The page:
BMC’s Yawkey building doors are now closed as an entrance as part of our ongoing efforts to enhance our campus and provide you with the best clinical care.

All patients and visitors on our main campus must enter our hospital via Shapiro, Menino, or Moakley buildings, where they will be greeted by team members at a new centralized check-in desk before continuing to the hospital. We are excited to welcome you and appreciate your patience as we improve our facilities.

BOSTON – On August 31, Boston Medical Center (BMC) joined the Massachusetts Department of Public Health (DPH) and state officials to plant 22,357 purple flags on Boston Common in recognition of Overdose Awareness Day. The flags serve as a remembrance of the 20,000 lives lost to overdose in Massachusetts between 2012-2022 and honors the 2,357 lives lost to overdose in Massachusetts in 2022 which represents the highest number of overdose deaths ever recorded by the state.

“Overdose Awareness Day and September’s National Recovery Month is a time to reflect and remember those who lost their life to the disease of addiction. Fatal overdoses have hit record numbers here in Massachusetts and that’s why the Grayken Center is dedicated to not only providing behavioral health services with compassion and dignity but also dismantling the bias that surrounds this epidemic,” said Colleen LaBelle, MSN, director of the Grayken Center for Addiction Training and Technical Assistance program and director of the Office Based Addiction Treatment (OBAT) Clinic at Boston Medical Center.

The public is welcome to add tags to flags for those they have lost to addiction starting today, August 31 through Sunday, September 3 at Liberty Mall on the Boston Common, across from the State House. Information and resources will be available on overdose prevention, naloxone access, resources, and ways to access addiction treatment.

“It is critical today for us to reflect on the lives lost and raise awareness of the need for widespread access to all treatment and harm reduction options to curb this epidemic,” said Miriam Komaromy, MD, medical director of BMC’s Grayken Center for Addiction. “The Grayken Center stands with everyone who battles with substance use disorder and we pause to remember those who lost their life to the struggle.”

“Overdose Awareness Day is a moment for us to remind ourselves and educate others that addiction is a disease that must be treated with the same care and respect as other critical illnesses,” said Eilene Grayken, who, with her husband John Grayken, helped establish the Grayken Center for Addiction at Boston Medical Center in 2017 with their generous philanthropic gift. “Today we pause to remember those who lost their lives to this epidemic and recognize the need to eliminate stigma and increase access to treatment that helps save lives.”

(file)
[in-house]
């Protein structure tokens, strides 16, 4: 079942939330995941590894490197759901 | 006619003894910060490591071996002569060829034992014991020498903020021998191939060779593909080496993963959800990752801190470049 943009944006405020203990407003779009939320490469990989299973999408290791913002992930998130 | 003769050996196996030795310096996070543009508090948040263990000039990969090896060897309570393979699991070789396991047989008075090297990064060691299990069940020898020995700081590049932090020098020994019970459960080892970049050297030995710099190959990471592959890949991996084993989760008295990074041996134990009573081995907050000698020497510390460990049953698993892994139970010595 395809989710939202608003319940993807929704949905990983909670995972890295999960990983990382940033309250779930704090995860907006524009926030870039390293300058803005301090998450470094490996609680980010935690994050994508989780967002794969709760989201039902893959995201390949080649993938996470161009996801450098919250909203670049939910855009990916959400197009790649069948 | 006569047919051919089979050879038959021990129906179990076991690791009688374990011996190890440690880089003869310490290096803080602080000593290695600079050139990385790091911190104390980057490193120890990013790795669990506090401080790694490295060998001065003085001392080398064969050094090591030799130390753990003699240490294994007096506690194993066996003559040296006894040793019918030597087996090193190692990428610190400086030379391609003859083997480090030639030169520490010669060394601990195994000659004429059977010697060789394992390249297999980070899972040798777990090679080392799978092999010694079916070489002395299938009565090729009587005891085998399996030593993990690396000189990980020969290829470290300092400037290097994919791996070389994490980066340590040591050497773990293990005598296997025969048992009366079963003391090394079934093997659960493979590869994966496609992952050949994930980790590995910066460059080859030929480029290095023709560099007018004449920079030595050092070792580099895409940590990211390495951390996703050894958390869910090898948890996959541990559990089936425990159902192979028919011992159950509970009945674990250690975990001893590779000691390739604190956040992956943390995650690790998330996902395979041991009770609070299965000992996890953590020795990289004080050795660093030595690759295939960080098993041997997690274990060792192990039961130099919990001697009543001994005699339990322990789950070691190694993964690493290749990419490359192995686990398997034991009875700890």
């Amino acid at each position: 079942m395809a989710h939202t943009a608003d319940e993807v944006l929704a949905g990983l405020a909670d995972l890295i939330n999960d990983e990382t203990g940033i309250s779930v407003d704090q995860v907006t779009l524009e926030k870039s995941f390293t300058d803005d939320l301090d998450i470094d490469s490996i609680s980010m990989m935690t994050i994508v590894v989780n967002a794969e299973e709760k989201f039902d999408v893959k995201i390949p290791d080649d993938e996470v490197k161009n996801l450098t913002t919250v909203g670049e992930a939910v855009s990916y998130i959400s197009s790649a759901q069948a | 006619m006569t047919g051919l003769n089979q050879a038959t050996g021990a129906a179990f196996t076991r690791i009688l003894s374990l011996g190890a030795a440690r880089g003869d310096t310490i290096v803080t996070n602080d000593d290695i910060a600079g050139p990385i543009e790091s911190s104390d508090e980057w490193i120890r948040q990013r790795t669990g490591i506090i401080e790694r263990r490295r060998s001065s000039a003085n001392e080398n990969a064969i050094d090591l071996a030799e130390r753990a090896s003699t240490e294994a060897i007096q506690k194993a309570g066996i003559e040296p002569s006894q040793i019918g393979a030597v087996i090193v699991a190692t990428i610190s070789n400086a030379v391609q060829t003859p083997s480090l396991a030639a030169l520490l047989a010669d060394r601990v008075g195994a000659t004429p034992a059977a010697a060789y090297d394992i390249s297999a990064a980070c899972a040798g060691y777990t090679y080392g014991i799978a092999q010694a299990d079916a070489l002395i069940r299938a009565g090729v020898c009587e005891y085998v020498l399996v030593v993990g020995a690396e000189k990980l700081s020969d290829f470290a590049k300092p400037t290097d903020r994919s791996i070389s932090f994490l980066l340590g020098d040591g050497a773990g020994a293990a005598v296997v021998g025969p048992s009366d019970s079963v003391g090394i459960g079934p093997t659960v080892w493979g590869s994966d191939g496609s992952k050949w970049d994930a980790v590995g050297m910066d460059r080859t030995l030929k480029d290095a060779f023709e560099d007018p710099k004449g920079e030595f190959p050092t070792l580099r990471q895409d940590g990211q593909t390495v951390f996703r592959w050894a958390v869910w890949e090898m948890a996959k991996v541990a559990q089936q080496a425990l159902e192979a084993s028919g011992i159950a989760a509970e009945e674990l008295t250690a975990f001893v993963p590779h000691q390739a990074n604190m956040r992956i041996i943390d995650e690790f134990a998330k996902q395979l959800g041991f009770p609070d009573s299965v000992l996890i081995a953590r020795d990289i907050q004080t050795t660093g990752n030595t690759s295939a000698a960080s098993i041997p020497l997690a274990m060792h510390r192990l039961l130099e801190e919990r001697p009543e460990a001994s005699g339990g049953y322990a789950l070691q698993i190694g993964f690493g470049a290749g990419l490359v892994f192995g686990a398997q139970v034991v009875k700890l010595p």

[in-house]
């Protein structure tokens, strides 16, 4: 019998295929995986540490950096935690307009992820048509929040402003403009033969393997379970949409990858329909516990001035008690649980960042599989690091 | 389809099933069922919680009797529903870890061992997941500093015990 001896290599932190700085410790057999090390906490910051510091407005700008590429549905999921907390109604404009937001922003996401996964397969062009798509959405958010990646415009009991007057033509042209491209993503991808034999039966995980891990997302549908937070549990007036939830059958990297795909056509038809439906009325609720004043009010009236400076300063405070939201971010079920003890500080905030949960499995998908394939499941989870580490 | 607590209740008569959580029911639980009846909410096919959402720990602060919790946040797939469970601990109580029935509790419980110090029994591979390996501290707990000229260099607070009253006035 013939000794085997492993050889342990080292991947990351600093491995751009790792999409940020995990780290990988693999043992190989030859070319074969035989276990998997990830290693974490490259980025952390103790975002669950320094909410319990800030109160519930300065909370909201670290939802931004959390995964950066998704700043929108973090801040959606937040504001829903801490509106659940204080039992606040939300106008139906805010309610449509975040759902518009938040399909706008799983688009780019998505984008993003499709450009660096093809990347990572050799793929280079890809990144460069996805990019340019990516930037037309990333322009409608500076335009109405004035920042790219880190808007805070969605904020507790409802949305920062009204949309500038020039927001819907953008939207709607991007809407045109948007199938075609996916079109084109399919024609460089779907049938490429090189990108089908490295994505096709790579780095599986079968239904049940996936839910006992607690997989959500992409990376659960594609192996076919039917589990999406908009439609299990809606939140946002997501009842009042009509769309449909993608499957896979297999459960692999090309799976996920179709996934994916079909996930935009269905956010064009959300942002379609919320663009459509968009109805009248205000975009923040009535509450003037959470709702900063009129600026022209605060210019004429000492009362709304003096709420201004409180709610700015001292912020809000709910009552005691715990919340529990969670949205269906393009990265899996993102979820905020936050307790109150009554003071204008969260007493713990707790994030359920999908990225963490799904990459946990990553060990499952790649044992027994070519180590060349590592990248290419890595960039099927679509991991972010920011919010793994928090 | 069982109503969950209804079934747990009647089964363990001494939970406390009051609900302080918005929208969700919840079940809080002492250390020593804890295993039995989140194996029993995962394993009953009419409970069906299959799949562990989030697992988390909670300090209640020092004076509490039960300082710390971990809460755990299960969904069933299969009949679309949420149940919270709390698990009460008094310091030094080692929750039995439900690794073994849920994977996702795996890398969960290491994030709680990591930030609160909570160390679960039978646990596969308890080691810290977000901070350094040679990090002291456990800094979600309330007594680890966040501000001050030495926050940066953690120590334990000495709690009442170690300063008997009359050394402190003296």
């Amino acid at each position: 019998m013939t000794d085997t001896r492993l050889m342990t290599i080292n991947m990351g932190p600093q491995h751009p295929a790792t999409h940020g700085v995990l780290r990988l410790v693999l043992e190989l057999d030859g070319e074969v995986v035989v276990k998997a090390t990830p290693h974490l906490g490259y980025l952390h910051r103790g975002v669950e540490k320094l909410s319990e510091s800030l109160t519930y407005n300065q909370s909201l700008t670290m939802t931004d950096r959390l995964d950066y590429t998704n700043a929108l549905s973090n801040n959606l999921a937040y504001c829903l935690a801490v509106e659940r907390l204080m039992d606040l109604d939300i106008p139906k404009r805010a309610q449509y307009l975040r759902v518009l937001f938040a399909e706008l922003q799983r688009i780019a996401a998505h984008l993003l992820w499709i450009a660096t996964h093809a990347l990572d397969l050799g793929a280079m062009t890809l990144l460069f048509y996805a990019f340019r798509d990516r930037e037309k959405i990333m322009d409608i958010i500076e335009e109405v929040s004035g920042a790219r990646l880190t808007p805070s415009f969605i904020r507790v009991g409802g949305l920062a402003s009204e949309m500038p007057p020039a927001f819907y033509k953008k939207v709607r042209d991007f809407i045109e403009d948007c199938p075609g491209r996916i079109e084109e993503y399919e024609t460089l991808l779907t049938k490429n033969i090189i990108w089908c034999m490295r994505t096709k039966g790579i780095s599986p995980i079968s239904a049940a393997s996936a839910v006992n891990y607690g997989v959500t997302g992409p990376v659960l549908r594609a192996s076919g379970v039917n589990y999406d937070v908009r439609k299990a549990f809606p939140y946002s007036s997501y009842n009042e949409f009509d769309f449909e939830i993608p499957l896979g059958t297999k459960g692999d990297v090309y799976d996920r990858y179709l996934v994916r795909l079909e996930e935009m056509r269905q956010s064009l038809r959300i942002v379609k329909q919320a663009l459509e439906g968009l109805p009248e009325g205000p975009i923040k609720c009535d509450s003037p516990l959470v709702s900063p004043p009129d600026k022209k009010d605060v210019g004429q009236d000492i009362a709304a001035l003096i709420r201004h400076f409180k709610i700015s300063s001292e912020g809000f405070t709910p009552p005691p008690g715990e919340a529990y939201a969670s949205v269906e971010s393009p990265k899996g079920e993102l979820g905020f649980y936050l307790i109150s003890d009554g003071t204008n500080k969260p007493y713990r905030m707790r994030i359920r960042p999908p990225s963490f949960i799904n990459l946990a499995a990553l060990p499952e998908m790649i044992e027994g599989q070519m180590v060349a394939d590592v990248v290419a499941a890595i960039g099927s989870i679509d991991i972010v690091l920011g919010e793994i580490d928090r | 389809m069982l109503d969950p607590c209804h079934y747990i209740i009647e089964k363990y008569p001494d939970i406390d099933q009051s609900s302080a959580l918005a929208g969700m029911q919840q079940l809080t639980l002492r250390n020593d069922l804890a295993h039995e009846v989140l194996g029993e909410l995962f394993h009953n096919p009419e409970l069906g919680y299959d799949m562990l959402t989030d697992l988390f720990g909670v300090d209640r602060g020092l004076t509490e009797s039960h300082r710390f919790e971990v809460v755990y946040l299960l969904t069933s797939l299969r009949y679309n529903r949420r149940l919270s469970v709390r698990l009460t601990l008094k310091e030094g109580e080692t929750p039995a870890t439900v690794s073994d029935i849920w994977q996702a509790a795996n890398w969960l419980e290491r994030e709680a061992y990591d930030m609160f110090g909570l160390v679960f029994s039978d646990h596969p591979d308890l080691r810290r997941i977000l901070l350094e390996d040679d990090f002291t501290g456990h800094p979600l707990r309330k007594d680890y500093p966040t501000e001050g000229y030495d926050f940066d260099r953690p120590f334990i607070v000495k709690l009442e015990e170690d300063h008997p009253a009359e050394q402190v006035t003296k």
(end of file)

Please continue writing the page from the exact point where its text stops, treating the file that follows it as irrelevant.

In honor of Overdose Awareness Day, the BMC transport bridge will be lit in purple for the rest of the week, along with several state bridges and buildings. Recovery Month events will be held across the state throughout September. For information about these events, visit

If you are at risk of experiencing an overdose, call the overdose prevention helpline at 1-800-972-0590, a 24-hour-a-day, seven-days-a-week DPH-sponsored resource led by BMC’s Grayken Center for Addiction. To learn more about Massachusetts’ efforts to reduce addiction and prevent stigma, visit


About Boston Medical Center

Boston Medical Center models a new kind of excellence in healthcare, where innovative and equitable care empowers all patients to thrive. We combine world-class clinicians, cutting-edge treatments, and advanced technology with compassionate, quality care, that extends beyond our walls. As an award-winning health equity leader, our diverse clinicians and staff interrogate racial disparities in care and partner with our community to dismantle systemic inequities. And as a national leader in research and the teaching affiliate for Boston University Chobanian & Avedisian School of Medicine, we’re driving the future of care.



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